It’s all a bit rubbish but – to quote InfoSec luminary Adam Boileau (aka metl) – “it’s not rubbish if it works“.
Metaphors about the door being unlocked do us no favours, unless we really want pundits to be better-equipped to twist the actual events. Whether or not it’s a “hack” doesn’t really matter: it’s an intentional attempt to gain access to private data. It utilised an exploit to pull content that wasn’t meant to be public. It’s a breach. More than that, there are established protocols for what happens if somebody finds an exploit in government software. These rules were written by the National Party in 2014, and National failed to follow them. Their failure to follow protocol merits investigation: they let the particular use of an exploit go undetected for their own political gain. Even if the content was delivered to them anonymously by a no-good samaritan, they bear at least partial responsibility for this because they went public instead of reporting it.
Where did the Treasury f**k up?
- They should’ve considered their SOLR configuration when they cloned their data to the staging server.
- They probably shouldn’t have cloned their web server to begin with—making a staging server from scratch with the same dependencies might have been a pain in the ass (I’m honestly not sure: I don’t know what their dependencies look like) but it would’ve been a lot safer.
- They could’ve been jazzier about this year’s subtitles.
Where did the National Party f**k up?
- They identified an exploit but—instead of following CERT protocol—they used it for their own personal gain.
I’m not gonna lie, it’s bad. Somebody dropped the ball, and somebody else put a knife into it.
Still, I don’t believe Simon Bridges has committed a crime, nor has he committed breach of confidence. He has violated his CERT obligations, which at worst means he’ll get a strongly-worded nonbinding letter from MBIE telling him not to do it again. He did a bad thing, but not all bad things result in him being removed from parliament in a paddy wagon. To quote one of my anonymous sources: “he’s an asshole, not a criminal.”
It’s ridiculous that pundits are calling for heads to roll. At the end of the day, it wasn’t a big deal. Grant Robertson shrugged and moved on. The Treasury were right: what harm could somebody actually do by using that exploit? Release a half-complete version of the document a day early?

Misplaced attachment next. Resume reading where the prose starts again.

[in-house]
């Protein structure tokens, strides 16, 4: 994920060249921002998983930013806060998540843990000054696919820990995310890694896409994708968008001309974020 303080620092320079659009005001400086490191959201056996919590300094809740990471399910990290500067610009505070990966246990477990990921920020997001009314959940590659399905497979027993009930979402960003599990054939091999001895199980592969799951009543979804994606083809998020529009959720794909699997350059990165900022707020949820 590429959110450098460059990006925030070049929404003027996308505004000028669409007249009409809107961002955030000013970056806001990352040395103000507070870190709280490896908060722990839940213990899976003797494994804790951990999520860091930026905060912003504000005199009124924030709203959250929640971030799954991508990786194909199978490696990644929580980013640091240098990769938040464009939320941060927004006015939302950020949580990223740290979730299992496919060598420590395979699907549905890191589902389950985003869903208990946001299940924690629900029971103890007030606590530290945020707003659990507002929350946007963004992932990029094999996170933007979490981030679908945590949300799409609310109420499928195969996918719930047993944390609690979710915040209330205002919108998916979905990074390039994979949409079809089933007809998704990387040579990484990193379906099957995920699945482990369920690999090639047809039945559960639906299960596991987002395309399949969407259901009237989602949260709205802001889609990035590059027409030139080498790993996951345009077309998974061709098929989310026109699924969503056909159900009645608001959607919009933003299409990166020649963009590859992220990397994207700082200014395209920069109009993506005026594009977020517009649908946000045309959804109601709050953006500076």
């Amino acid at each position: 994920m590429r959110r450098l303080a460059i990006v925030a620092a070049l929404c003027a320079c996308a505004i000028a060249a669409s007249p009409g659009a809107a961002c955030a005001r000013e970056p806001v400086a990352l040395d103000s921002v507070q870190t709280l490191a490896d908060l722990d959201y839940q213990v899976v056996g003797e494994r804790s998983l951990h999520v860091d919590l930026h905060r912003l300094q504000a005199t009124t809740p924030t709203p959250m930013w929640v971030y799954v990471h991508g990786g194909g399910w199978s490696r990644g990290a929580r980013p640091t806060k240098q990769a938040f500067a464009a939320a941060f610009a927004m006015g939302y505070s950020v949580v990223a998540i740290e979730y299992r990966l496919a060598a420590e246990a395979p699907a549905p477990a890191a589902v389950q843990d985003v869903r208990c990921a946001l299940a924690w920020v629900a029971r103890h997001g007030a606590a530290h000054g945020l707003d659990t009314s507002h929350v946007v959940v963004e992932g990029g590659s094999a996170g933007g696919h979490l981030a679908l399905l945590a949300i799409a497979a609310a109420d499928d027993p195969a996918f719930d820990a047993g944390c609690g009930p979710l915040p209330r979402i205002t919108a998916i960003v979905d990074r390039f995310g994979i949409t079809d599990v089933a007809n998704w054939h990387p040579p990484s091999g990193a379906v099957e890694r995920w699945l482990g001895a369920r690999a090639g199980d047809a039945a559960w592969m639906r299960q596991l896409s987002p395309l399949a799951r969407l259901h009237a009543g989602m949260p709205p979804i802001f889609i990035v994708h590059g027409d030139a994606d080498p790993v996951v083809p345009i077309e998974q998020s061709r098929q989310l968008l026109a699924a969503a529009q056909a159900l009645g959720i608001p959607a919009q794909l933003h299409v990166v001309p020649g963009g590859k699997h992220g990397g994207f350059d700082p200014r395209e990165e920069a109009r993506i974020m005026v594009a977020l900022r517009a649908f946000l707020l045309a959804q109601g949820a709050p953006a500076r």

By the by, it’s not dodgy or extreme that anybody called it a ‘hack’. If there’s a problem with the word, it’s not that it doesn’t mean this, it’s that it does mean this because it’s a vague word that means wildly different things to different people. Not all hacking is a man in a trenchcoat typing into a green/black Linux CLI then saying “I’m in!”—remember, it’s not rubbish if it works. Makhlouf and Robertson could’ve maybe been more precise with their language but that’s not a crime either.
And then, of course, the pundits got to it. Either the Treasury were little angels who did no wrong, or they were cringing fools who dropped a box of printed budgets off at the top Lambton Quay. What we actually have here is a pattern pretty typical of data breaches: a small screwup like improper SOLR config let an attacker access to data they shouldn’t have had. I’m sure somebody is going to shout at me that it wasn’t a small mistake, but unless they can explain how to correctly configure Apache SOLR in a Drupal installation so it doesn’t allow partial read access to cloned data in a staging server then they can f**k right off with their piety and condescension. It’s a screwup for sure, but the people talking about “open doors” need to pull their heads in.
What’s really happening is that the pundits smell blood in the water, and they don’t care what actually happened—they just want an excuse to sink their teeth in.
Same old #NZPol, I guess.
Credit for assistance to Sana Oshika, and several others who preferred to go unnamed.